We had teams of equal size line up along one side of the room. The first person in line put their forehead on a bat (or dowel) and had to spin around it 10 times. have the person in line behind them count for them! Then they had to run to the other end of the room and get a hula hoop to go around themselves 5 times. It’s hilarious to see the crazy dizzy walking! First team to get all of their members to complete the task wins.
We had enough bubble gum for every youth. We lined teams up facing each other across the room. In relay fashion, they had to run across the room (so individuals were running towards each other) to a piece of paper taped on the wall. There they unwrapped a piece of bubble gum and started chewing it. They had to then blow a bubble and then stick the bubble to the paper on the wall. We gave prizes for most pieces of gum that stayed (more gum!) and for the biggest bubble. The kids loved this for the gross slobber factor. We used bazooka joe gum, but it is really hard and takes A LOT of chewing to get it to be blowable.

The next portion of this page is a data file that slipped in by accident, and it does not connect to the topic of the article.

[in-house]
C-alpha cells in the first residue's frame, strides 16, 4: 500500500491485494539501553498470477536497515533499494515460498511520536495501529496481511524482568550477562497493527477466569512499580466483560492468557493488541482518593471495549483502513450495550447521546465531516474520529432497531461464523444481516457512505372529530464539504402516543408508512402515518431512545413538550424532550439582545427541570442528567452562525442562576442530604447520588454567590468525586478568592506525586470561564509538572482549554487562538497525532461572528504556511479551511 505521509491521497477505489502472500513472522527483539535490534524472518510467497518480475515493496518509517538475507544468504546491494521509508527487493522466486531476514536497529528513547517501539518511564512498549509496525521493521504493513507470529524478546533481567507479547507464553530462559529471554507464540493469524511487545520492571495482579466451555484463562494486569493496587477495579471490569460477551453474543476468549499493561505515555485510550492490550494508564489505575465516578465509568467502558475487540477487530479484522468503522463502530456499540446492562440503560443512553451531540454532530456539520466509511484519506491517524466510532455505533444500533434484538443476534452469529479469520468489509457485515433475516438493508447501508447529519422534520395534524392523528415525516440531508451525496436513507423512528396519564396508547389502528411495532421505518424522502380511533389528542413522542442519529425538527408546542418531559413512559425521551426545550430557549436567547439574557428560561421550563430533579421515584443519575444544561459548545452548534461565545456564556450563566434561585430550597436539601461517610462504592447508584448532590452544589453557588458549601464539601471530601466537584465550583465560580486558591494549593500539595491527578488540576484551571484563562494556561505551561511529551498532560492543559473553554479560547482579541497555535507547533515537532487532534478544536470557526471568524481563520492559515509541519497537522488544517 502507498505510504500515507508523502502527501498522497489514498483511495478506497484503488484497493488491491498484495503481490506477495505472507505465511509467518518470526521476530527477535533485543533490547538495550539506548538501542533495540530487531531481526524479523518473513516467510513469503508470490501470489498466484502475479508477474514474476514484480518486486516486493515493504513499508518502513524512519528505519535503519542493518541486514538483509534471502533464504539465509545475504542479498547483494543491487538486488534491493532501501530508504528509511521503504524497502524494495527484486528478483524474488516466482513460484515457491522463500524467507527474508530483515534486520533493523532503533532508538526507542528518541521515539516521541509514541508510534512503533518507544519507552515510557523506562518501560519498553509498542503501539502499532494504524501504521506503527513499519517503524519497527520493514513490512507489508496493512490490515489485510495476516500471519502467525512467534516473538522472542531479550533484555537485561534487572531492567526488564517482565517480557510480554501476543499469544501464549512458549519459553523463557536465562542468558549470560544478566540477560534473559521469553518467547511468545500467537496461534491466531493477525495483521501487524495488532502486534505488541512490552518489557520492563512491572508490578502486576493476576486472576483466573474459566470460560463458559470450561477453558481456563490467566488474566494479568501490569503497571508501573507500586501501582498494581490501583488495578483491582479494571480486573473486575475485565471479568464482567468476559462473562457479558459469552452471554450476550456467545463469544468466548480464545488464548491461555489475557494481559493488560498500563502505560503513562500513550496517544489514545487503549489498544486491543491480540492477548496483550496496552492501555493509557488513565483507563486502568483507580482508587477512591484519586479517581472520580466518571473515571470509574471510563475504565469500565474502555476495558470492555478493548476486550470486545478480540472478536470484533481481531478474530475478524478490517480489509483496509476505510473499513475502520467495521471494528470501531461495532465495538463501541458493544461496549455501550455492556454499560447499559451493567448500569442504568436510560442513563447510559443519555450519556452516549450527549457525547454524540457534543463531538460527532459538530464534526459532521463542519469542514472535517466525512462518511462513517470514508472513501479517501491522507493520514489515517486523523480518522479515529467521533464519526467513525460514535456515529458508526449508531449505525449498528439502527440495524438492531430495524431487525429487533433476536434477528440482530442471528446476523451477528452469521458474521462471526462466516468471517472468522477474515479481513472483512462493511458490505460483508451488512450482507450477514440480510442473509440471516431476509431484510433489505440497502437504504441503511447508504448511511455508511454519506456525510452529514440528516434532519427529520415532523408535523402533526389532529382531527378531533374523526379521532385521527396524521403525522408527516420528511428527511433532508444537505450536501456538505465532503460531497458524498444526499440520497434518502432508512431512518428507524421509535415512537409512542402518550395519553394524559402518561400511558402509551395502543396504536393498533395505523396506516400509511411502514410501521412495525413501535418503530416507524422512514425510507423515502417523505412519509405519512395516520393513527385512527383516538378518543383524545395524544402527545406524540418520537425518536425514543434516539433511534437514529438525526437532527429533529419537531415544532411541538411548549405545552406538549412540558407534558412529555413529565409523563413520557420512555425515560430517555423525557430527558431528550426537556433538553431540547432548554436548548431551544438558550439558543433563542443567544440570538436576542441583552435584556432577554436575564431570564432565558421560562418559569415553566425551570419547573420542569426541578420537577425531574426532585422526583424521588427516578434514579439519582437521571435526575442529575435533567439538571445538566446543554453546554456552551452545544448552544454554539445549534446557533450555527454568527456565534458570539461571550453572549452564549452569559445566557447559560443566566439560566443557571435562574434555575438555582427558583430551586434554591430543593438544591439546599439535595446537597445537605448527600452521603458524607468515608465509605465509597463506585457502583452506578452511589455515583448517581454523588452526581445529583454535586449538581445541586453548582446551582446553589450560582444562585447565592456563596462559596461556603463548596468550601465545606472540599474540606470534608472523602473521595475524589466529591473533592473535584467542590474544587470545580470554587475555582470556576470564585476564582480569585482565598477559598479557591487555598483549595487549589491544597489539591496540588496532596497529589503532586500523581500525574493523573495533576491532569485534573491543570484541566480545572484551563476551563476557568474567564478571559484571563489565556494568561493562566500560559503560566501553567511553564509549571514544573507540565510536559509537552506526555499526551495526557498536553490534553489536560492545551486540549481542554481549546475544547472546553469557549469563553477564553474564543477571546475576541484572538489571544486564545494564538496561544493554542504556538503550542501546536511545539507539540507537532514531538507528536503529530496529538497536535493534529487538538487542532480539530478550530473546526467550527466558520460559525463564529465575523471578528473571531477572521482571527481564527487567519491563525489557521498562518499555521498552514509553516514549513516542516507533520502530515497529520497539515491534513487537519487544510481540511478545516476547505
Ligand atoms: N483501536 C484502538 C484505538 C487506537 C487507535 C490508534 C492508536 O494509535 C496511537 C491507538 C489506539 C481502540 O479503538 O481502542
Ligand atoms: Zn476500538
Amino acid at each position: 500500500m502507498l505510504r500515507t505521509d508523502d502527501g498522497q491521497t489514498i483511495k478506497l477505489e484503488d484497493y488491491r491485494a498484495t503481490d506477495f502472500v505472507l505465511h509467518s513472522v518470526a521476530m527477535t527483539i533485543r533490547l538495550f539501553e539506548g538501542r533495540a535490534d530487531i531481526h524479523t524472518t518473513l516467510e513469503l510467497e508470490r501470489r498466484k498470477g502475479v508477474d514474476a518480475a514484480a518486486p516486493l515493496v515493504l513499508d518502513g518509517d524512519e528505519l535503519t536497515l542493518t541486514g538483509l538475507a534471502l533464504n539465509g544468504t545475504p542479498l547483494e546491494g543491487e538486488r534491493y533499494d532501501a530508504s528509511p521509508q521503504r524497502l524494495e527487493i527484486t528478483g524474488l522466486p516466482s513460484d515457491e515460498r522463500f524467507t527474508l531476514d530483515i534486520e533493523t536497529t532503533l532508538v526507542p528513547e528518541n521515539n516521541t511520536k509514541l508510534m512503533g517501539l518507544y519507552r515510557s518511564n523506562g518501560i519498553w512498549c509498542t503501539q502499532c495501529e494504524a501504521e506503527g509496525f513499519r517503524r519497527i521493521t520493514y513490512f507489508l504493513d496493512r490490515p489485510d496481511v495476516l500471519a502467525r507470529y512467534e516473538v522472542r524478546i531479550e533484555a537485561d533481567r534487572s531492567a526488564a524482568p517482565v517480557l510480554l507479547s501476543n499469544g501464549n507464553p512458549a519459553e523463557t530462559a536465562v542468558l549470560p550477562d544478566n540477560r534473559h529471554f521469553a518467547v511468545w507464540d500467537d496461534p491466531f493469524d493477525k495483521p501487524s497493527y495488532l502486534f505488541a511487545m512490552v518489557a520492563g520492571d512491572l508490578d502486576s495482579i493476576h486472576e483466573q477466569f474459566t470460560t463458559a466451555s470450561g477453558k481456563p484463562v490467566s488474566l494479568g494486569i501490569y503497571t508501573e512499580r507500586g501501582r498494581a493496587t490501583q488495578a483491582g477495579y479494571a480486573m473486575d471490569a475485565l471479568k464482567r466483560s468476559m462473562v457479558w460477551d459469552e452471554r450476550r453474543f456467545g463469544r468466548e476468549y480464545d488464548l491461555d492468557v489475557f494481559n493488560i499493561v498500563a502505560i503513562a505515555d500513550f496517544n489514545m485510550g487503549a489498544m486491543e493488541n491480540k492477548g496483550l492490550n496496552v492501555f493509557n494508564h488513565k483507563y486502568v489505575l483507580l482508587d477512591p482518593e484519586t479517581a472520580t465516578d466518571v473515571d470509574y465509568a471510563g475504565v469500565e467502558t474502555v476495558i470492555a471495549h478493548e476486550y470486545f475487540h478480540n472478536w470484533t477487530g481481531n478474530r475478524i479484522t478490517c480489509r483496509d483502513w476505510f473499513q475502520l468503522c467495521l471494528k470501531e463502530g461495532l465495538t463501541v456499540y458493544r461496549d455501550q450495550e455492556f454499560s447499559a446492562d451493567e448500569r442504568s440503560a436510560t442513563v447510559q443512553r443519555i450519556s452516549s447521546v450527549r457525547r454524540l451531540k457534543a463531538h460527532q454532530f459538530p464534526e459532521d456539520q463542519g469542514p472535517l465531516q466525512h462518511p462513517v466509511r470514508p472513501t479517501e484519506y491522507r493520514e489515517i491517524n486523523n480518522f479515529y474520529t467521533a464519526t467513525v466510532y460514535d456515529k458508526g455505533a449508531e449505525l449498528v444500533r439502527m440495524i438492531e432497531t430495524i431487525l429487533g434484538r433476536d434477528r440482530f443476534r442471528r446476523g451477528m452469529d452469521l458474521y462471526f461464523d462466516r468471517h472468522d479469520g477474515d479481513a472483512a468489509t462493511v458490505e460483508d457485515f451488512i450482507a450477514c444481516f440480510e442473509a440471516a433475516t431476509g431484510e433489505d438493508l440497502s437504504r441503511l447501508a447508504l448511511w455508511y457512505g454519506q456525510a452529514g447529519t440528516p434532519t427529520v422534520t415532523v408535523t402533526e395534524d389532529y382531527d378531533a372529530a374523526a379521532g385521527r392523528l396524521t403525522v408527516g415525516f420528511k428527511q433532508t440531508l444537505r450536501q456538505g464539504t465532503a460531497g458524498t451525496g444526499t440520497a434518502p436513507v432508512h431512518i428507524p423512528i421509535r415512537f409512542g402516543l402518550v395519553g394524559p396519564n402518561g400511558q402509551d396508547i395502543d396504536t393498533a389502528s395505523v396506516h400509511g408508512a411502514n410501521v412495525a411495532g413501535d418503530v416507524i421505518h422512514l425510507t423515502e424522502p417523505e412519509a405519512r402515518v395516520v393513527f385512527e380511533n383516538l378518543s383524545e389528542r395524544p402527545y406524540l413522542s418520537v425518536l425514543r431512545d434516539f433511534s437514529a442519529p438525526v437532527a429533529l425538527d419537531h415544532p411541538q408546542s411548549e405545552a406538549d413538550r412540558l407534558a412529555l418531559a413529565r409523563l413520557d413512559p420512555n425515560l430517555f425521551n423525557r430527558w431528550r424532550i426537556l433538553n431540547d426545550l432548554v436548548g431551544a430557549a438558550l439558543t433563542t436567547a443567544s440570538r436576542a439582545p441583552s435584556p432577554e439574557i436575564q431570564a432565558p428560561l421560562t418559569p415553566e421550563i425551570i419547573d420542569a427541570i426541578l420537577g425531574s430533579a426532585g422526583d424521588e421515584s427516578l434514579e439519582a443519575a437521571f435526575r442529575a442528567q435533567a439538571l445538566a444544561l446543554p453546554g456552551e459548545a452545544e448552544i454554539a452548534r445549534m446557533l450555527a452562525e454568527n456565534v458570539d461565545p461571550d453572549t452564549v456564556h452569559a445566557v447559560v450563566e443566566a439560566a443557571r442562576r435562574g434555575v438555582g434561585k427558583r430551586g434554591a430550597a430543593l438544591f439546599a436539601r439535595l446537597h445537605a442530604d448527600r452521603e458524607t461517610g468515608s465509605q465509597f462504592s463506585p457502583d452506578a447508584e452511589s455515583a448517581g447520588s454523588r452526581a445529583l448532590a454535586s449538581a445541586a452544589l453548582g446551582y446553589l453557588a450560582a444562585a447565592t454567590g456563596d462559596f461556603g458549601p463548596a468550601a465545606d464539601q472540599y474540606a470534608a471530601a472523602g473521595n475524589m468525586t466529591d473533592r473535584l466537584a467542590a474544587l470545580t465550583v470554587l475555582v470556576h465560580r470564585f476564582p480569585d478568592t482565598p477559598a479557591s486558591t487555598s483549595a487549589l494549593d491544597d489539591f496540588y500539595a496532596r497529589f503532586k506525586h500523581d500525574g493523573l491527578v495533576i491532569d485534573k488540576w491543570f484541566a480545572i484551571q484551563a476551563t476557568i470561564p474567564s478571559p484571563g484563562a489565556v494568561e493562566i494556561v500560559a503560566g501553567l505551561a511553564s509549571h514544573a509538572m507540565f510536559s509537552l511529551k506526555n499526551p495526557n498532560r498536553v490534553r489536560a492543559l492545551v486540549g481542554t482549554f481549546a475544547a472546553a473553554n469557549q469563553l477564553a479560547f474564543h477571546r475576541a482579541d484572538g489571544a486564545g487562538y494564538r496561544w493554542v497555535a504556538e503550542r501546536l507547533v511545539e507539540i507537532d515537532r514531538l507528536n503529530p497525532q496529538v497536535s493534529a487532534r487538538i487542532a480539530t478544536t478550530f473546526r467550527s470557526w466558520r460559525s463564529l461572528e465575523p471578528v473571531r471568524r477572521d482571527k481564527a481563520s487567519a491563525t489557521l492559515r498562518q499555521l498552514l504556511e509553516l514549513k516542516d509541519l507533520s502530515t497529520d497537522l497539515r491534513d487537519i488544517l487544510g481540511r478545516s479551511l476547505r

T.V. Dinner Roulette:
Like hot potato, but with T.V. dinners! We gave each youth a spoon and heated up 5 of the most disgusting T.V. dinners we could find. The youth stood in a circle facing in and we put all 5 dinners in the circle at some point and started the music. When the music stopped, whoever was holding the dinner was out and the person to their left had to take a bite of the dinner. We kept this going until we ran out of food and had only a few kids left. Either the kids flip for the dinners or think they will die from the food. It’s great!
All prizes given for games had 50’s leanings – Barbie, Mr. Potato Head, etc. We went on some 50’s retro websites and looked at what was invented in the 50’s and gave those things out for the winners.